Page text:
4. Myxoid liposarcomas usually metastasize to sites other than lung parenchyma.
    5. Targeted therapies do not exist for myxoid liposarcoma


  1. Fletcher C, Hogendoorn P, Mertens F, et al. WHO Classification of Tumours of Soft Tissue and Bone. 4th edition. Lyon, France: IARC Press; 2013.
  2. Fritchie KJ, Goldblum JR, Tubbs RR, et al. The expanded histologic spectrum of myxoid liposarcoma with an emphasis on newly described patterns: Implications for diagnosis on small biopsy specimens. Am J Clin Pathol. 2012;137(2):229–239.
  3. Hoffman A, Ghadimi MP, Demicco EG, et al. Localized and metastatic myxoid/round cell liposarcoma. Cancer. 2013;119(10):1868–1877.
  4. Hornick JL (Ed). Practical Soft Tissue Pathology: A Diagnostic Approach. Philadelphia, PA: Elsevier Saunders; 2013, 141-147.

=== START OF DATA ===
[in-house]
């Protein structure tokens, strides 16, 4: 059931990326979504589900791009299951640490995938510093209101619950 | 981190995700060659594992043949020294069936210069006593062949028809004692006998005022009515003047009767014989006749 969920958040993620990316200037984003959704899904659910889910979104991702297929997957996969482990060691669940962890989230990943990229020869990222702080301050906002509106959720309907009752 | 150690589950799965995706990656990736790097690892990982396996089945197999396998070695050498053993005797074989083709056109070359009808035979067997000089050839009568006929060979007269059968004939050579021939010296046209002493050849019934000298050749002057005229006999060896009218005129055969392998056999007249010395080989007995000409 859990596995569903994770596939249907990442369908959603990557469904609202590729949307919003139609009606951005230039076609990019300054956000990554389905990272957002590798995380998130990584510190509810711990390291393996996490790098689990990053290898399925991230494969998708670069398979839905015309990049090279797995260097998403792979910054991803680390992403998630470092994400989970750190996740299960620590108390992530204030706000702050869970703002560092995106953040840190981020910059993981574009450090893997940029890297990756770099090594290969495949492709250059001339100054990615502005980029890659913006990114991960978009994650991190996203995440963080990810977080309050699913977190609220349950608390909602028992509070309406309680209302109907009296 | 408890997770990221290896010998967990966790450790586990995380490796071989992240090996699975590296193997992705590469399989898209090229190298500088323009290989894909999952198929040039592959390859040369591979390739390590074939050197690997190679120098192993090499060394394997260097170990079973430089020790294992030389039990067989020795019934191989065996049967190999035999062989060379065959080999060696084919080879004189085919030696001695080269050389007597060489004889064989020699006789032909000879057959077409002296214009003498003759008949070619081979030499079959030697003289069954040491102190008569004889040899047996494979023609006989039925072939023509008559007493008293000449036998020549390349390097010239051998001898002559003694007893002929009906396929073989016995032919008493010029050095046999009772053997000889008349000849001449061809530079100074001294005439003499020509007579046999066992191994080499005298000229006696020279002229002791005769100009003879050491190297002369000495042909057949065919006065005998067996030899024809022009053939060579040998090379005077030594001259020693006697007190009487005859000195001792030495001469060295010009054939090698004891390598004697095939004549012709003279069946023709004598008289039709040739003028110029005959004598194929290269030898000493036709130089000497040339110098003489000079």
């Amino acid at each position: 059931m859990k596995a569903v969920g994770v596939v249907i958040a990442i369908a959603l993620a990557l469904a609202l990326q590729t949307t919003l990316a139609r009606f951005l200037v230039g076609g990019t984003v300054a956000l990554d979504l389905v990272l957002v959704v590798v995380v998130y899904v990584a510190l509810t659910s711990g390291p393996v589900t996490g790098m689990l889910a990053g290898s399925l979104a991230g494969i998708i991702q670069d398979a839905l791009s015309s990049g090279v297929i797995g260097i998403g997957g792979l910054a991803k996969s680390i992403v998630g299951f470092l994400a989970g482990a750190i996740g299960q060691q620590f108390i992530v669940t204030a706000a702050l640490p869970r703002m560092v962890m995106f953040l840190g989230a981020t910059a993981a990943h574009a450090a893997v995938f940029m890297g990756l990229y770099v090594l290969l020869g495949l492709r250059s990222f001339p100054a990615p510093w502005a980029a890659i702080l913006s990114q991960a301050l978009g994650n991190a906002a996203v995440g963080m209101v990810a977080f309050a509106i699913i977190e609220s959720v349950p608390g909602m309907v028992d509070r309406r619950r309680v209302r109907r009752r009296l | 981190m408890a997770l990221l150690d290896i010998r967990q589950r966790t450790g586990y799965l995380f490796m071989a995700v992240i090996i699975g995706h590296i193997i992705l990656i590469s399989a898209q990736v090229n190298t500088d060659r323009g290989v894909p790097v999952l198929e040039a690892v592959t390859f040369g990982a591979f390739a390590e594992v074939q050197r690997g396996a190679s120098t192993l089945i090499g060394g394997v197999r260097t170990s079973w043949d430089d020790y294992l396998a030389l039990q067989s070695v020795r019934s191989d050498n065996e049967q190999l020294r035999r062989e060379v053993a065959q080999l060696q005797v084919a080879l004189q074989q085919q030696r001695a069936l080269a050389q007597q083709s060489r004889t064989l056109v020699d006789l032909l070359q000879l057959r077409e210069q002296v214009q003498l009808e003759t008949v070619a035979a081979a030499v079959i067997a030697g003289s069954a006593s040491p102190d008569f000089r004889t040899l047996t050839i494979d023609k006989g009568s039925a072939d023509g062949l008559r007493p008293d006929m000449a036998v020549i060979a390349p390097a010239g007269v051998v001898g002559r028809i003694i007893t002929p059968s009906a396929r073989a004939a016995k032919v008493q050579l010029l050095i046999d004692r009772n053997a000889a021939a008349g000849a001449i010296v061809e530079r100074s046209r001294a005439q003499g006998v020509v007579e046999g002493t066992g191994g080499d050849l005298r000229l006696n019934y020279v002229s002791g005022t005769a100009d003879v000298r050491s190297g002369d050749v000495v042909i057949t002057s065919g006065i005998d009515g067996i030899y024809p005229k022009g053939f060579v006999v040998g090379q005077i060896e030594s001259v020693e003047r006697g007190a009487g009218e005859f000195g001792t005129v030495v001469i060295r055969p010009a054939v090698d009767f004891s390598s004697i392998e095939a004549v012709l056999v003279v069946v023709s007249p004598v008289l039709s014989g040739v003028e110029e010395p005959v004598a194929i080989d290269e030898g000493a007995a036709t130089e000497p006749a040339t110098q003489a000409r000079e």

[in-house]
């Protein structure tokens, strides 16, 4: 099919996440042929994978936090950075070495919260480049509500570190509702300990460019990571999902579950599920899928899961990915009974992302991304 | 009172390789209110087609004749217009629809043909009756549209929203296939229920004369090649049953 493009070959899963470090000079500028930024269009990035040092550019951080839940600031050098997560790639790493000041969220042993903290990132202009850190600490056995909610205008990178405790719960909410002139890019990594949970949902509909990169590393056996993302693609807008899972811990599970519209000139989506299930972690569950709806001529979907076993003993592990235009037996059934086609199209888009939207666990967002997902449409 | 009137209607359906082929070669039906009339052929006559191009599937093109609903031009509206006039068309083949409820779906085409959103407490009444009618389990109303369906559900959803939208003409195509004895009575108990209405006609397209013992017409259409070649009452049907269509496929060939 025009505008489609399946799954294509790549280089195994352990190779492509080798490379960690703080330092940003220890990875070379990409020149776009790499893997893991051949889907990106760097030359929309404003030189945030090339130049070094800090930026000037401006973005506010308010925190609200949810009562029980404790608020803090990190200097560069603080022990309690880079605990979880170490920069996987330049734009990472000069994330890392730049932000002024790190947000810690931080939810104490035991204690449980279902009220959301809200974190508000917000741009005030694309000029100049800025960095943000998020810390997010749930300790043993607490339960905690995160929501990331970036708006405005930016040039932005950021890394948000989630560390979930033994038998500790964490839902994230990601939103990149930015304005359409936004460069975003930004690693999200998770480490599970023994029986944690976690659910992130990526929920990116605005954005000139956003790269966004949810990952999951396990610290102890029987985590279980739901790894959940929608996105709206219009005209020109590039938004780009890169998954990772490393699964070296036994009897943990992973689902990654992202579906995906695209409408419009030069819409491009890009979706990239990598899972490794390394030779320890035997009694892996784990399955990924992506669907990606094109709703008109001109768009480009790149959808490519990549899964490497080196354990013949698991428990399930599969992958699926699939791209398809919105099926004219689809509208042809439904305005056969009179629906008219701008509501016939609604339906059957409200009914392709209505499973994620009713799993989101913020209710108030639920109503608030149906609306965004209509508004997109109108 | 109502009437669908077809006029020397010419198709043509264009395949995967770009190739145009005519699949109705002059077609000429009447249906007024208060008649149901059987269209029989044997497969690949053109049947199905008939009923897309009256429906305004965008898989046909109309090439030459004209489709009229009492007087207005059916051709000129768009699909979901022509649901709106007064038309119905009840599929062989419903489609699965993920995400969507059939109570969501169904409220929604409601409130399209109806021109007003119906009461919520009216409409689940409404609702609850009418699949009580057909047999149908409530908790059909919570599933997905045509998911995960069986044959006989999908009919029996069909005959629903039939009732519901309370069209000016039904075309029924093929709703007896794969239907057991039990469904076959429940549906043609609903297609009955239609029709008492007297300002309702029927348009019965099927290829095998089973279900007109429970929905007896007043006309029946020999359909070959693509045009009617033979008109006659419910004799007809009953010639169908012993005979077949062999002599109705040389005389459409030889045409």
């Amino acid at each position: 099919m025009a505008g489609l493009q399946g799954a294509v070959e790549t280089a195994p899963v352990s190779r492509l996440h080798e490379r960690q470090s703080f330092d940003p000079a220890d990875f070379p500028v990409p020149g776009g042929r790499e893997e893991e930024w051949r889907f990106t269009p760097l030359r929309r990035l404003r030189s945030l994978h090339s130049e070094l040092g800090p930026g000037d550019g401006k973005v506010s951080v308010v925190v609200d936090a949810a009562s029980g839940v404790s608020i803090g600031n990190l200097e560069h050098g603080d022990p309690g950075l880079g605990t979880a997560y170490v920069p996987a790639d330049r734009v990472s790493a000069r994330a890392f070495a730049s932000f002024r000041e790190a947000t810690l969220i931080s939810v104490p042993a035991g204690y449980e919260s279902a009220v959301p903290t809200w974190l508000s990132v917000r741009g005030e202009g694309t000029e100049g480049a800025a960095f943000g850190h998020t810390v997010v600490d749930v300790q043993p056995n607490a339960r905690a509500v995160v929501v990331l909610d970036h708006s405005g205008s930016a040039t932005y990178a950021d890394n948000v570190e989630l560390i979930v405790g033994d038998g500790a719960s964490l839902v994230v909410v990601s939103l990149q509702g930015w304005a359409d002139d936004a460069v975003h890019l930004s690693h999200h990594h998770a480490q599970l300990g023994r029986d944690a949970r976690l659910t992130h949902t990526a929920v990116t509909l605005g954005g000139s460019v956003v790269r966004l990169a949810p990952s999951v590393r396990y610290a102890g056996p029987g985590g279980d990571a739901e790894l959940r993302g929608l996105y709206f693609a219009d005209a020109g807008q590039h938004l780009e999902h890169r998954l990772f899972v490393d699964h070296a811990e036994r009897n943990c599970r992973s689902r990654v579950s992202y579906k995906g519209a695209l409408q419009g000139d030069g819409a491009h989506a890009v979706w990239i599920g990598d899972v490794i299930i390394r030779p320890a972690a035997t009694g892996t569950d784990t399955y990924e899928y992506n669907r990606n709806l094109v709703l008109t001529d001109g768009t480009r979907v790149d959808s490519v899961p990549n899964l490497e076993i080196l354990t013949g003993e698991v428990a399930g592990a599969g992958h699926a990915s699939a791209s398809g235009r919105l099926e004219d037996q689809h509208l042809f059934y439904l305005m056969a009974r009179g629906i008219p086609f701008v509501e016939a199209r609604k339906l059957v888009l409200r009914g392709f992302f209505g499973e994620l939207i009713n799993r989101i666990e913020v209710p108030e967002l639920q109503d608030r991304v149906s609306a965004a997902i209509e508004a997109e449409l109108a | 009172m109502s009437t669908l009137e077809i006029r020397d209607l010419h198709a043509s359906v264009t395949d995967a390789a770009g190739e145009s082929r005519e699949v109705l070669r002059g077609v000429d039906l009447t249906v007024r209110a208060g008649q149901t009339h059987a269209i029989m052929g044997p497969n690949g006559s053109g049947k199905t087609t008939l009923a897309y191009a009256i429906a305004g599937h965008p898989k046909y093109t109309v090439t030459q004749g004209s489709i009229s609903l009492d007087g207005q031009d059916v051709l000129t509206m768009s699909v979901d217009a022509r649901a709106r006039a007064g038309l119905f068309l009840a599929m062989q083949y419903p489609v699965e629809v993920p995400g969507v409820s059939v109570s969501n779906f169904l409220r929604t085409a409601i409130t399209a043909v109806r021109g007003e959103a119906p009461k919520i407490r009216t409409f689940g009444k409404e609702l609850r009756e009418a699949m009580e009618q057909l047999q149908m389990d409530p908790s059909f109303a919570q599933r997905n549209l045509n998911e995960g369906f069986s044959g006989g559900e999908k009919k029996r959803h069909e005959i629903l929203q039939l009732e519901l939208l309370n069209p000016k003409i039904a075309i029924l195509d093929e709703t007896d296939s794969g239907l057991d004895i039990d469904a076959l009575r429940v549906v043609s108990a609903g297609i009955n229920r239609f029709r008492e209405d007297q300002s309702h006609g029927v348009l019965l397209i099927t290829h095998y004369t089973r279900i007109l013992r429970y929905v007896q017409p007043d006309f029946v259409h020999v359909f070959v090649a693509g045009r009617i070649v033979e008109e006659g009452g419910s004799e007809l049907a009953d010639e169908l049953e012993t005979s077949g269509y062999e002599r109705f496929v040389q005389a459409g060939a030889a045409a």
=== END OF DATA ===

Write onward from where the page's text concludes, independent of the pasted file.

5. Moreau LC, Turcotte R, Ferguson P, et al. Myxoid/round cell liposarcoma (MRCLS) revisited: an analysis of 418 primarily managed cases. Ann Surg Oncol. 2012;(4): 1081-1088.
  6. Muratori F, Bettini L, Frenos F, et al. Myxoid Liposarcoma: Prognostic Factors and Metastatic Pattern in a Series of 148 Patients Treated at a Single Institution. Int J Surg Oncol. 2018; volume 2018:8928706.
  7. Tseng WW, Somaiah N, Lazar AJ, Lev DC, and Pollack RE. Novel Systemic Therapies in Advanced Liposarcoma: A review of Recent Clinical Trial Results. Cancers(Basel). 2013;5: 529-49.


Robert A. Schwartz, MD, FCAP
Surgical Pathology Committee
Eastern Connecticut Health Network and Waterbury Hospital
Manchester, Connecticut

Answer Key

  1. The presence of a round cell component (>5%). (d)
  2. Identification of t(12;16)(q13.p11) by molecular analysis. (b)
  3. Myxoid liposarcomas usually metastasize to sites other than lung parenchyma. (d)